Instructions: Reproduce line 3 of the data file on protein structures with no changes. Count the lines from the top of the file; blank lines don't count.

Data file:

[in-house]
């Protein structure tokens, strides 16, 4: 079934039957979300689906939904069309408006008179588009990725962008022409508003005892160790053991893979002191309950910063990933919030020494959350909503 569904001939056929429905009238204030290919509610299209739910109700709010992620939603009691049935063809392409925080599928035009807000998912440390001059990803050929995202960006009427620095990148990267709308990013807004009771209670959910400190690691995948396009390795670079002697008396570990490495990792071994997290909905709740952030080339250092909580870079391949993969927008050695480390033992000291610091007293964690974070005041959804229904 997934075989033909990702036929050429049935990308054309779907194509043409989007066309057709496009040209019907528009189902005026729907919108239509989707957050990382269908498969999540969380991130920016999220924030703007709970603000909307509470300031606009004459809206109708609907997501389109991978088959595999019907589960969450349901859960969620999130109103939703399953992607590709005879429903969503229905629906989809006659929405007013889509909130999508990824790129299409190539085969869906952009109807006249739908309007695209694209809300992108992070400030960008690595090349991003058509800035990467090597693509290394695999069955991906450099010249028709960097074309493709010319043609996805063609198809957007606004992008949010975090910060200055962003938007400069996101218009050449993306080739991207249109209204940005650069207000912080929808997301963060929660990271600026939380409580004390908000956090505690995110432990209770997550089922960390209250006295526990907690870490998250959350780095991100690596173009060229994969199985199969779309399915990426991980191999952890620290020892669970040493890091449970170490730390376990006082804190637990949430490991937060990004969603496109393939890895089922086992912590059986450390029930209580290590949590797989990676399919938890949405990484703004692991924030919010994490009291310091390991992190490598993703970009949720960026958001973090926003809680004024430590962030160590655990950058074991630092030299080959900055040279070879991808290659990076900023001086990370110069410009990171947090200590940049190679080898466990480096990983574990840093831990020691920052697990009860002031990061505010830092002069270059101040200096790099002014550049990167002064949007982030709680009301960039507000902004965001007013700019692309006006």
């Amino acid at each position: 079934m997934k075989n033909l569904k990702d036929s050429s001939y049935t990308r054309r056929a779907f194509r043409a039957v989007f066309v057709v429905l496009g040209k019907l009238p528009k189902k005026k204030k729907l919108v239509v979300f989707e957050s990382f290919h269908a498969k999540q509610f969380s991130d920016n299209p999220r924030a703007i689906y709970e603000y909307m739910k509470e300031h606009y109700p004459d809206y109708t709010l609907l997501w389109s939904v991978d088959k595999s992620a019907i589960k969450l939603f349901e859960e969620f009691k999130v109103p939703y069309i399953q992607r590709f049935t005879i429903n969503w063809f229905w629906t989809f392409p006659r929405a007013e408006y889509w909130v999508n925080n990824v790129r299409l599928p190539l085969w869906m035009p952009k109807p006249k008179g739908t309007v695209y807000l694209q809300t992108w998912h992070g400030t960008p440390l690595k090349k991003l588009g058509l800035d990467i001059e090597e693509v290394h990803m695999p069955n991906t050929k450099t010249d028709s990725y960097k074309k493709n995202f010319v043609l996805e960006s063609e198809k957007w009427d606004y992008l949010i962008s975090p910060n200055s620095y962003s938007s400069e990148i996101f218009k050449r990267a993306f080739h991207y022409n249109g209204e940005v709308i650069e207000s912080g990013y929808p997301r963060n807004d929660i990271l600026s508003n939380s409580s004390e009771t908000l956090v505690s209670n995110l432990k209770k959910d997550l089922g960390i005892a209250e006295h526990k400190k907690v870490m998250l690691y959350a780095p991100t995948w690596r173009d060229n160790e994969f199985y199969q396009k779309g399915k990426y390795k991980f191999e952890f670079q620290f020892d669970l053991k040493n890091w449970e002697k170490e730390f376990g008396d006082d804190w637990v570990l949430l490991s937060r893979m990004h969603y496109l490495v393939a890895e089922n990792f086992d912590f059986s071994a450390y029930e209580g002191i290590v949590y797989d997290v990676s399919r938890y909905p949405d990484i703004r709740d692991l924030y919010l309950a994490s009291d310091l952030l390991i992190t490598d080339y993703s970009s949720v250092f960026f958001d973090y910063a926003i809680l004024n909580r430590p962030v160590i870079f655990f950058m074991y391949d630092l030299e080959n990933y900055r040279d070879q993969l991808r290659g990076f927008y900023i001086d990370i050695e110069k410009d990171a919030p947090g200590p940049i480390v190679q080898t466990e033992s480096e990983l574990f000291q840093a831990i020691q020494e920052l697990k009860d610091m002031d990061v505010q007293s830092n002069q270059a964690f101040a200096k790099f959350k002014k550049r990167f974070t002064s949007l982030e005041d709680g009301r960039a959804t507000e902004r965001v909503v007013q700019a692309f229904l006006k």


């Amino acid at each position: 079934m997934k075989n033909l569904k990702d036929s050429s001939y049935t990308r054309r056929a779907f194509r043409a039957v989007f066309v057709v429905l496009g040209k019907l009238p528009k189902k005026k204030k729907l919108v239509v979300f989707e957050s990382f290919h269908a498969k999540q509610f969380s991130d920016n299209p999220r924030a703007i689906y709970e603000y909307m739910k509470e300031h606009y109700p004459d809206y109708t709010l609907l997501w389109s939904v991978d088959k595999s992620a019907i589960k969450l939603f349901e859960e969620f009691k999130v109103p939703y069309i399953q992607r590709f049935t005879i429903n969503w063809f229905w629906t989809f392409p006659r929405a007013e408006y889509w909130v999508n925080n990824v790129r299409l599928p190539l085969w869906m035009p952009k109807p006249k008179g739908t309007v695209y807000l694209q809300t992108w998912h992070g400030t960008p440390l690595k090349k991003l588009g058509l800035d990467i001059e090597e693509v290394h990803m695999p069955n991906t050929k450099t010249d028709s990725y960097k074309k493709n995202f010319v043609l996805e960006s063609e198809k957007w009427d606004y992008l949010i962008s975090p910060n200055s620095y962003s938007s400069e990148i996101f218009k050449r990267a993306f080739h991207y022409n249109g209204e940005v709308i650069e207000s912080g990013y929808p997301r963060n807004d929660i990271l600026s508003n939380s409580s004390e009771t908000l956090v505690s209670n995110l432990k209770k959910d997550l089922g960390i005892a209250e006295h526990k400190k907690v870490m998250l690691y959350a780095p991100t995948w690596r173009d060229n160790e994969f199985y199969q396009k779309g399915k990426y390795k991980f191999e952890f670079q620290f020892d669970l053991k040493n890091w449970e002697k170490e730390f376990g008396d006082d804190w637990v570990l949430l490991s937060r893979m990004h969603y496109l490495v393939a890895e089922n990792f086992d912590f059986s071994a450390y029930e209580g002191i290590v949590y797989d997290v990676s399919r938890y909905p949405d990484i703004r709740d692991l924030y919010l309950a994490s009291d310091l952030l390991i992190t490598d080339y993703s970009s949720v250092f960026f958001d973090y910063a926003i809680l004024n909580r430590p962030v160590i870079f655990f950058m074991y391949d630092l030299e080959n990933y900055r040279d070879q993969l991808r290659g990076f927008y900023i001086d990370i050695e110069k410009d990171a919030p947090g200590p940049i480390v190679q080898t466990e033992s480096e990983l574990f000291q840093a831990i020691q020494e920052l697990k009860d610091m002031d990061v505010q007293s830092n002069q270059a964690f101040a200096k790099f959350k002014k550049r990167f974070t002064s949007l982030e005041d709680g009301r960039a959804t507000e902004r965001v909503v007013q700019a692309f229904l006006k």